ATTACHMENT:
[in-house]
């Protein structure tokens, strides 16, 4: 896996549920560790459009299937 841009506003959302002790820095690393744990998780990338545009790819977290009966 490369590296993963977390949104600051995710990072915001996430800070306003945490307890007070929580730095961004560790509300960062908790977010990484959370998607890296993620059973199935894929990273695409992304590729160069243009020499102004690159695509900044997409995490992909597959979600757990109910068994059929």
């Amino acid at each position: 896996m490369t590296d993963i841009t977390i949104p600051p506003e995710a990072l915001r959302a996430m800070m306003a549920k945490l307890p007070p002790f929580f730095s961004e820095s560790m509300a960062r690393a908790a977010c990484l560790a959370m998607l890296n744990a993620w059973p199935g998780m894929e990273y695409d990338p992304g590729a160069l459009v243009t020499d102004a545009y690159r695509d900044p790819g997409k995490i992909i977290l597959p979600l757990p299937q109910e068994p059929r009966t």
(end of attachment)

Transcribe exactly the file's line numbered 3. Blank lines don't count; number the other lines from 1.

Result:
């Amino acid at each position: 896996m490369t590296d993963i841009t977390i949104p600051p506003e995710a990072l915001r959302a996430m800070m306003a549920k945490l307890p007070p002790f929580f730095s961004e820095s560790m509300a960062r690393a908790a977010c990484l560790a959370m998607l890296n744990a993620w059973p199935g998780m894929e990273y695409d990338p992304g590729a160069l459009v243009t020499d102004a545009y690159r695509d900044p790819g997409k995490i992909i977290l597959p979600l757990p299937q109910e068994p059929r009966t």